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JK Rowling tells of fear former husband would burn Harry Potter manuscript

JK Rowling, Author tells podcast she had to sneak pages of first novel out of house to keep them safe

The Harry Potter author JK Rowling has spoken about the abuse she suffered at the hands of her former husband, saying he tried to lock away the unpublished manuscript of the series’ first book to stop her leaving him.

Speaking on the Witch Trials of JK Rowling, a podcast series released on Tuesday, the author described her relationship with Jorge Arantes as violent and controlling, saying she had to sneak pages of the work away in small batches to photocopy in case he burned them.

“At this point he’s searching my handbag every time I come home. I haven’t got a key to my own front door because he’s got to control the front door. And I think he’s not a stupid person. I think he knew, or suspected, that I was going to try and bolt again,” she said.

Rowling described living in “a horrible state of tension” with Arantes because she had to hide her desire to leave him. “And yet the manuscript kept growing. I’d continue to write. In fact, he knew what that manuscript meant to me because at one point he took the manuscript and hid it and that was his hostage.”

Becoming increasingly determined to leave, she would secretly “take a few pages of the manuscript into work every day – just a few pages so that he wouldn’t realise anything was missing – and photocopy it”.

She added: “And gradually in a cupboard in the staff room, bit by bit, a photocopied manuscript grew and grew and grew, because I suspected that, if I wasn’t able to get out with everything, he would burn it or take it or hold it hostage.

“That manuscript still meant so much to me. That was the thing that I actually prioritised for saving. The only thing I prioritised beyond that, obviously, was my daughter, but at that point she’s still inside me, so she’s as safe as can be in that situation.”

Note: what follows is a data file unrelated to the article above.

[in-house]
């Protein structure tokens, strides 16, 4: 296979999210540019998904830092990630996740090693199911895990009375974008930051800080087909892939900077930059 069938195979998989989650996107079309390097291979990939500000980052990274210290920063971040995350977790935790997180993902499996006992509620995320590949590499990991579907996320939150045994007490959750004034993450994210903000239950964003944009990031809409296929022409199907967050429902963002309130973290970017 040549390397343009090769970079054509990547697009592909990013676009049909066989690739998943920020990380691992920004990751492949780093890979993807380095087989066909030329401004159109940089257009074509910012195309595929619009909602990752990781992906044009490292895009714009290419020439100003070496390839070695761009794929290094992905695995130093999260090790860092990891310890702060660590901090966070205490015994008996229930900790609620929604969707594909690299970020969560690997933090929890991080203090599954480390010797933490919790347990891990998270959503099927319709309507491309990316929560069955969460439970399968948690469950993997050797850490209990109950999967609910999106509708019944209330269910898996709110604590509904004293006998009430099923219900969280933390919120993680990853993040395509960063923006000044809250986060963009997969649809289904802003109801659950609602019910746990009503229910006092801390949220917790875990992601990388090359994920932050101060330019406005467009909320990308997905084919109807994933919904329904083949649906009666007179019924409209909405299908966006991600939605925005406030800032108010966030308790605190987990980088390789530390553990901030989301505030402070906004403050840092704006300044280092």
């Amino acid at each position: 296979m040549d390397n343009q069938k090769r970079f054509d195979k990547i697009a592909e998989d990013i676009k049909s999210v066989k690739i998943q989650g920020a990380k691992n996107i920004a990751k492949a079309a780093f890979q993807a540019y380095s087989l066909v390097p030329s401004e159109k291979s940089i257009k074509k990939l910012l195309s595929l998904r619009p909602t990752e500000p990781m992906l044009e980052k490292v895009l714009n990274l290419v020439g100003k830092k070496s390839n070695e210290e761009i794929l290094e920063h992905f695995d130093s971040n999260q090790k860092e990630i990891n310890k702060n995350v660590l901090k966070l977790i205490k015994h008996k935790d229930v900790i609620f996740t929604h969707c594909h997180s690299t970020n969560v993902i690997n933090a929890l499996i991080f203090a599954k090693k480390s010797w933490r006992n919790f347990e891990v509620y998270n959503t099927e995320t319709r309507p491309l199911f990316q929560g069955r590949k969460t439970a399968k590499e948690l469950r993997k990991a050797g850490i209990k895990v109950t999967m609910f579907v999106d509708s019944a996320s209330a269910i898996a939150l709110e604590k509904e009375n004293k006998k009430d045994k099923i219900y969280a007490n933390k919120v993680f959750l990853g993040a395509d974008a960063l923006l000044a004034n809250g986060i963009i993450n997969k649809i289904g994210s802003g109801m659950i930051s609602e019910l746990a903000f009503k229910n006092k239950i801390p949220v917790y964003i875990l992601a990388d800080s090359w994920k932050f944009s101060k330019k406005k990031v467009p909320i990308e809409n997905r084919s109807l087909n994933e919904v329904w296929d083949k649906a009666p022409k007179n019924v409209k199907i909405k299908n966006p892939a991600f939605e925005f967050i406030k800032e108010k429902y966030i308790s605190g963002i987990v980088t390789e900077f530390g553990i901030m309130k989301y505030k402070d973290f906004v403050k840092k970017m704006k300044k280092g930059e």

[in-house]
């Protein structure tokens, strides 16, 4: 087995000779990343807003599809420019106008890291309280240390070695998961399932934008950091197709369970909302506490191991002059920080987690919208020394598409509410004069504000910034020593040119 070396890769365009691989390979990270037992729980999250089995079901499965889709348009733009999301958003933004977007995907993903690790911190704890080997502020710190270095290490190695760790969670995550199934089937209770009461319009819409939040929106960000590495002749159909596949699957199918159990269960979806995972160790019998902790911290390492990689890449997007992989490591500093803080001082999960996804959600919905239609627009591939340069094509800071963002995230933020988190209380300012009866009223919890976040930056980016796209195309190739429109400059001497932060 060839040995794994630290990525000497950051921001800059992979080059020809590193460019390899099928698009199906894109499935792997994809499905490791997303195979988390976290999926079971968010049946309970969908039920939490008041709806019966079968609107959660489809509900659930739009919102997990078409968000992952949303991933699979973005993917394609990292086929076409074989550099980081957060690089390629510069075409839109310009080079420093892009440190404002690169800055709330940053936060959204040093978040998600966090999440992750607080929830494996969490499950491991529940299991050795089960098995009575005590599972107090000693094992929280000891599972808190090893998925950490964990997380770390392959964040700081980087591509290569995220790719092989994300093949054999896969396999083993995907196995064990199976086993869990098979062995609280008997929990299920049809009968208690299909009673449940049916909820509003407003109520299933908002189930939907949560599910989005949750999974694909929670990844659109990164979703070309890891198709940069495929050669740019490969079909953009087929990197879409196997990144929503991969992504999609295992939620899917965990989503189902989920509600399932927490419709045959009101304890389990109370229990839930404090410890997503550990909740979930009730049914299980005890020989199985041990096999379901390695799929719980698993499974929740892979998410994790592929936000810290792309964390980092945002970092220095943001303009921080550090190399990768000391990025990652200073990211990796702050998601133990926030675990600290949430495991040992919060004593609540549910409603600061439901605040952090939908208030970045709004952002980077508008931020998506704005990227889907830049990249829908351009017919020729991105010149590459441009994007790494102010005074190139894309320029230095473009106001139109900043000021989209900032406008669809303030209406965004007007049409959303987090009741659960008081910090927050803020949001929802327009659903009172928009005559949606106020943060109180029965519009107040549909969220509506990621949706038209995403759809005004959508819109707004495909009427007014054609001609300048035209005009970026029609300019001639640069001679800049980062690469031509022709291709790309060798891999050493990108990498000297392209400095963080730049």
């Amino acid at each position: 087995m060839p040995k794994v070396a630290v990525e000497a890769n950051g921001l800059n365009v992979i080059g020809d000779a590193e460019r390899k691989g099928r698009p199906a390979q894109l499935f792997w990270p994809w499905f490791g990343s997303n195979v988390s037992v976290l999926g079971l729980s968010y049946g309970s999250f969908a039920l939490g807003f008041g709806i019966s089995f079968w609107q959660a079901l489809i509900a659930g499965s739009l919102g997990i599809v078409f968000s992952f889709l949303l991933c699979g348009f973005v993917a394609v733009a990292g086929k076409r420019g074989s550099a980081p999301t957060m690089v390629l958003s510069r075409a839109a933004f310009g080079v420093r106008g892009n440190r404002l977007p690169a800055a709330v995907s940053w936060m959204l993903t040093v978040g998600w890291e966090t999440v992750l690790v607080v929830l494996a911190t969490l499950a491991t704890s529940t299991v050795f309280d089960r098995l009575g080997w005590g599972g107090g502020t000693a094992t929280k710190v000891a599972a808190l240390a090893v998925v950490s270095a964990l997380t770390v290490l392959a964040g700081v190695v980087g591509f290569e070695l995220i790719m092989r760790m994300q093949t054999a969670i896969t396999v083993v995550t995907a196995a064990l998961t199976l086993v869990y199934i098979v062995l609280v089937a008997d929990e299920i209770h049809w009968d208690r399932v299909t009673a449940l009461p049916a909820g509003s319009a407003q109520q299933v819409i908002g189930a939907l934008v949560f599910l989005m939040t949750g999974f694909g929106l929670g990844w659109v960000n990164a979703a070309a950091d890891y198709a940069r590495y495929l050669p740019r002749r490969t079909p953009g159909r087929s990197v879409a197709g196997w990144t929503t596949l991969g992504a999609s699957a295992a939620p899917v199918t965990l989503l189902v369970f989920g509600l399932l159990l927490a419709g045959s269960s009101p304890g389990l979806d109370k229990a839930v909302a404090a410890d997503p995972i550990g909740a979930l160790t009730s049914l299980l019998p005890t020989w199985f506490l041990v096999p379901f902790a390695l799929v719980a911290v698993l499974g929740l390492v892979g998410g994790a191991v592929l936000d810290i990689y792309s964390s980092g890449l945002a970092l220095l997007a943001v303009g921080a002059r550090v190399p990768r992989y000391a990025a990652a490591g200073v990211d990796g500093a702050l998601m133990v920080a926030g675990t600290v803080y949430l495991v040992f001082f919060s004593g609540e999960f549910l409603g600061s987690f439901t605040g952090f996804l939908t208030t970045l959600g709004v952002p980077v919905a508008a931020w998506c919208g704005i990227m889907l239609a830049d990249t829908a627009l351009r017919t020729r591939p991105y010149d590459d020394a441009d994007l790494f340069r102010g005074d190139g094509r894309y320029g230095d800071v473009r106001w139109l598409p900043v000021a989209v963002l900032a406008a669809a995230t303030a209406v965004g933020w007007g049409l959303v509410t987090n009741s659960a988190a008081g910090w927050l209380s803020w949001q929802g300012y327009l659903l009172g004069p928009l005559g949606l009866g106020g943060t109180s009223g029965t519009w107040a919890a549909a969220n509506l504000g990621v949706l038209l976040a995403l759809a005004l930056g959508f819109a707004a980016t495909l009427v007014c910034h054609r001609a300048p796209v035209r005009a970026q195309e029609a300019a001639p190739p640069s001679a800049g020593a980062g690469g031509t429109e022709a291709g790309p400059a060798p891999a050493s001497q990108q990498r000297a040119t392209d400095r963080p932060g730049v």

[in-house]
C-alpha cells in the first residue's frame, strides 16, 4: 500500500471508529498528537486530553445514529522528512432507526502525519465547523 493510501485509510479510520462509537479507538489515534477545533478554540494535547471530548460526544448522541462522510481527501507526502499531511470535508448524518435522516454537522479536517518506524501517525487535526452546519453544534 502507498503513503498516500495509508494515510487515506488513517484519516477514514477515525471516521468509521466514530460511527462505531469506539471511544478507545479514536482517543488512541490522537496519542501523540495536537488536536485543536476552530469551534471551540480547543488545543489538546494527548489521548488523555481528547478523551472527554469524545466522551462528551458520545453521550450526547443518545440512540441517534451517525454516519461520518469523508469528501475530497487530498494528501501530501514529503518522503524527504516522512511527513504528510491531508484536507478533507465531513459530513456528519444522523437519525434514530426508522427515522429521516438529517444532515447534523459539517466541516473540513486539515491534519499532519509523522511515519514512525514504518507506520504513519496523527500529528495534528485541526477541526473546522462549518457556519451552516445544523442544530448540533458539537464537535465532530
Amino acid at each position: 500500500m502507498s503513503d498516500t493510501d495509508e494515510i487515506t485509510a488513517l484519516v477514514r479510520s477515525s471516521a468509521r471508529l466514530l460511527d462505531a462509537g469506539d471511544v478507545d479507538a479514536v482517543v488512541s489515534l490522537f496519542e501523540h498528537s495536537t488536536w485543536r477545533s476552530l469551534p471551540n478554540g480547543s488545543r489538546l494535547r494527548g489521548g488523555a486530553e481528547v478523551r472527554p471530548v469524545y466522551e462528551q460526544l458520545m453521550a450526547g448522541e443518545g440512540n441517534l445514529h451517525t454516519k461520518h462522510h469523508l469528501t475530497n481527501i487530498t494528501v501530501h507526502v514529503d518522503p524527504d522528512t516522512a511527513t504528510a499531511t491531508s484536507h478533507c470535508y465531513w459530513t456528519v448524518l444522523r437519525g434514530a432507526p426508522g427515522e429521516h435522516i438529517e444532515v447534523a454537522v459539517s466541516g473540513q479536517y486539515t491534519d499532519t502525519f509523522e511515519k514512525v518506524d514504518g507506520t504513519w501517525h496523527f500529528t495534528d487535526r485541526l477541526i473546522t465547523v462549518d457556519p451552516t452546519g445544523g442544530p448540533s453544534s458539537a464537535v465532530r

Rowling was speaking to Megan Phelps-Roper, a former member of the Westboro Baptist Church, which is known for its hateful views and frequent protests against the LGBT community and other marginalised communities. After leaving in 2012, Phelps-Roper wrote Unfollow; a memoir detailing her experience of “loving and leaving extremism”.

In a series of tweets about the podcast series, Rowling said she agreed to take part after Phelps-Roper approached her because she felt the pair could have a “real, interesting, two-sided conversation that might prove constructive”.

Speaking on the same podcast, the author addressed her stance on gender issues, saying she had not set out to upset anyone. “However, I was not uncomfortable with getting off my pedestal and what has interested me over the last 10 years, and certainly over the last two, three years, particularly on social media [is people saying]: ‘Oh, you’ve ruined your legacy. You could have been beloved for ever.’

“And I think: you could not have misunderstood me more profoundly. I do not walk around my house thinking about my legacy. What a pompous way to live your life walking around thinking, what will my legacy be? Whatever. I’ll be dead. I care about now. I care about the living.”

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